published: 9 /
Dastardly finds the second LP from Dublin 5-piece Fontaines D.C. splices hypnotic lyrics with rhythmic driving passion
Fontaines D.C. jumped out of the TV at me one day - I can’t remember when exactly. It was the usual run through of new bands at Glastonbury or something. One after another. Yes, of course I’m awake! This is just my TV resting face.
Then suddenly the image of a man pacing the ground in front of the mic stand appeared. Hello. He looked like either he was about to throw up or declare some long-held buried secret that would have repercussions for the rest of his life, or... or he was about to sing a song like his whole being depended on it. That song was ‘Big’, and deliver he did. As a statement of intent ’Big’ is pretty much perfect. 1minute 45 seconds of Michael Caine ‘blow the bloody doors off’ with added hinges, door-frame and any attached sections of brickwork.
So what kind of room have our heroes burst into? I have to own up here. I haven’t actually heard the first album. Yeah I know, I know… the thing is, you engage with a band when and only when you engage with them, right? The stronger that initial meeting, the more confidence it gives you NOT to have to immediately dive in. Instead it gives you the freedom to hold off because you know you’re not going to miss out. Something that good is gonna be around. It will stay the distance. Somewhere it will bite you again.
And it has. ‘A Hero’s Death’ is in the headphones. It’s a pounding, rhythmic album. A fraught, fractious drive aimed perfectly at the listener. Grian’s voice might sound soporific at times but look out, this is just cunning. On ‘Love Is The Main Thing’ the guitars weave spiders’ webs of chiming intensity. Yesterday I watched a spider creep out from my car wing mirror and sidle up to the body of a wasp caught in its web. Slowly, despite the oncoming air rushing by, it managed to drag the body of the wasp back into the hidden recesses of the wing mirror and that’s what this album feels like. There’s a pull like magnets dragging you in. Hold on, is that the red wine talking? No it’s definitely the album.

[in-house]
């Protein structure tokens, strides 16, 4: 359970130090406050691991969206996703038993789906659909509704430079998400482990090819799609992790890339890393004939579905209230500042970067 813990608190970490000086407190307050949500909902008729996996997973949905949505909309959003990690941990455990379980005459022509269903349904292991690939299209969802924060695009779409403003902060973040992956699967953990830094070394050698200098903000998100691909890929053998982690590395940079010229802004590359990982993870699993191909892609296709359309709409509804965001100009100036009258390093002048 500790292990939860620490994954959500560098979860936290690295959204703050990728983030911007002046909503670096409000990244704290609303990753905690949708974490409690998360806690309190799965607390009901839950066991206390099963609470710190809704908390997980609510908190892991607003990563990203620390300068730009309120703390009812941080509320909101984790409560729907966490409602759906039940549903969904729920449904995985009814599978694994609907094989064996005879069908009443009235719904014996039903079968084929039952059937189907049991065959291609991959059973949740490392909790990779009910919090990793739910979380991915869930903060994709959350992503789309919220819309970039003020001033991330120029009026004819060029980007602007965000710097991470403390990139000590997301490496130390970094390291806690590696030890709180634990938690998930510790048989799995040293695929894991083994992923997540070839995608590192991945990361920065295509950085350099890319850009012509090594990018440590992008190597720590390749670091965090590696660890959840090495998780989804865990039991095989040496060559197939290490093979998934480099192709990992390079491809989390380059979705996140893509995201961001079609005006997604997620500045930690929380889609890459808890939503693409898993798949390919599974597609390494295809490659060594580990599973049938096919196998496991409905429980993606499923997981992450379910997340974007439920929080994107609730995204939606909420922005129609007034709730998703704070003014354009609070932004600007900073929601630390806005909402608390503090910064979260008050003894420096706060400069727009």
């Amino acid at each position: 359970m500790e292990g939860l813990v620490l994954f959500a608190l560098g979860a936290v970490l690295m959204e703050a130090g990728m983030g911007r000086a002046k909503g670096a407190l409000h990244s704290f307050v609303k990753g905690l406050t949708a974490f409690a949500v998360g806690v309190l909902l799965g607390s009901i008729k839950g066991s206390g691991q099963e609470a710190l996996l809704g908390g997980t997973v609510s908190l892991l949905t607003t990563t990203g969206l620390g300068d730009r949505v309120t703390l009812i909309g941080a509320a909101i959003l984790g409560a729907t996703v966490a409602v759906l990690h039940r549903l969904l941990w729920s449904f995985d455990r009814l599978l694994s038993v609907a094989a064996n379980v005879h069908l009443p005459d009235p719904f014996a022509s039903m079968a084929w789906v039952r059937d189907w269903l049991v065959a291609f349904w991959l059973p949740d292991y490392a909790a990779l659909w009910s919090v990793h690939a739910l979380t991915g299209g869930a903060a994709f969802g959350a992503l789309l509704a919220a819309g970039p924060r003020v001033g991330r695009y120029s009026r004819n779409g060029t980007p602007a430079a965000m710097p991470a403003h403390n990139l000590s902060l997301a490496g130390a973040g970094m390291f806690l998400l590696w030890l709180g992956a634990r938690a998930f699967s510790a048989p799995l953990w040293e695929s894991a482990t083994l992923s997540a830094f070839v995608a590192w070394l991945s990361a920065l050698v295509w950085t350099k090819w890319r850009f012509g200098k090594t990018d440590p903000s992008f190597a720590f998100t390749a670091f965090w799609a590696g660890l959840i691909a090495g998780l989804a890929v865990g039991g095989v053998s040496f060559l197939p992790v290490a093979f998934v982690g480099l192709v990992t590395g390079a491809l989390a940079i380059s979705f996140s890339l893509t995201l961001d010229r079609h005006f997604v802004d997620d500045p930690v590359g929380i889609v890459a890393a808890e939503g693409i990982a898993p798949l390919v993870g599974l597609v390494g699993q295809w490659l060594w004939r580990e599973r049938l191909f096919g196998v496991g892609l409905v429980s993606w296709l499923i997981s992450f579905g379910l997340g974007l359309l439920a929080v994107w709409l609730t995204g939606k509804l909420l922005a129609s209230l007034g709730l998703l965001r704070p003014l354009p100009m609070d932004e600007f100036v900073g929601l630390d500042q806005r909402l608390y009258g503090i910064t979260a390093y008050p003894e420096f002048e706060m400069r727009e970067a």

‘Televised Mind’ is punching way above its weight, with a bass intro lifted straight out of Leftfield’s Guinness ad. It’s perfect. The repetition heavy but never oppressive. Now on ‘A Lucid Dream’ Grian is singing: ‘And you're prowling the track, like a cat on the back of a chair’. The band is humming! They sound like a conspiracy of equals yet still focused through one mouthpiece. Then ‘Oh Such A Spring’ vibrates out the speakers. Spoiler alert: it’s possible you might fall in love with these crystal shipsters right here at this moment.
OK, here’s song seven and, yup, as feted song sevens go it doesn’t disappoint - title track ‘A Hero’s Death’ is everything a song with ‘Bup Bup Bup Bup Bup’ backing vocals should be. ‘Living in America’ is... Well it’s not a James Brown cover for a start. It’s a snarling commentary on nothing that you don’t already know unless you’ve been under a rock since 2016.
‘Sunny’ is another balm to soothe the pounding of the band. ‘Where I was, I can’t tell’ sings Grian. Yeah, know the feeling, the universe isn’t actually that well sign-posted. Luckily there’s a police escort on hand and soon we’re heading out to the runway as we get ready to take off and leave this album, and unlike the ending of ‘Dog Day Afternoon’ there’s no lingering doubt that we’re not actually gonna get on the plane.
Album closer ‘No’ is like looking back at the night-time lights out the oval window after take-off. Then we’re off in search of new adventures. At this moment in time I can’t imagine how it must feel to be young. To be at the start. With all this… all this… all this going on around you. We need our pilots more than ever to help point the way. Or at least create some kind of illusion that there might be a destination. It’s dark, Jim, but albums like this might shed a little light.
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